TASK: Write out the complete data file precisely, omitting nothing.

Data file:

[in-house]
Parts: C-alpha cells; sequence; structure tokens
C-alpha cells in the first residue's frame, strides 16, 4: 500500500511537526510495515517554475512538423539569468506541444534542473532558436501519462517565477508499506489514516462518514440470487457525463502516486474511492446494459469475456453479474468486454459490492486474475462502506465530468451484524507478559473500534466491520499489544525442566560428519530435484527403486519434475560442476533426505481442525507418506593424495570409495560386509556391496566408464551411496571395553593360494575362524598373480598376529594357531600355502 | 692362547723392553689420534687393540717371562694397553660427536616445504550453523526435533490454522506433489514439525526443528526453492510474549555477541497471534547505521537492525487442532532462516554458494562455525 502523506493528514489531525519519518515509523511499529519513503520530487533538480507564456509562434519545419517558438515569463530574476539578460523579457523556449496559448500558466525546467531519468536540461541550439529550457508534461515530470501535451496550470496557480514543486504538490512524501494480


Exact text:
[in-house]
Parts: C-alpha cells; sequence; structure tokens
C-alpha cells in the first residue's frame, strides 16, 4: 500500500511537526510495515517554475512538423539569468506541444534542473532558436501519462517565477508499506489514516462518514440470487457525463502516486474511492446494459469475456453479474468486454459490492486474475462502506465530468451484524507478559473500534466491520499489544525442566560428519530435484527403486519434475560442476533426505481442525507418506593424495570409495560386509556391496566408464551411496571395553593360494575362524598373480598376529594357531600355502 | 692362547723392553689420534687393540717371562694397553660427536616445504550453523526435533490454522506433489514439525526443528526453492510474549555477541497471534547505521537492525487442532532462516554458494562455525 502523506493528514489531525519519518515509523511499529519513503520530487533538480507564456509562434519545419517558438515569463530574476539578460523579457523556449496559448500558466525546467531519468536540461541550439529550457508534461515530470501535451496550470496557480514543486504538490512524501494480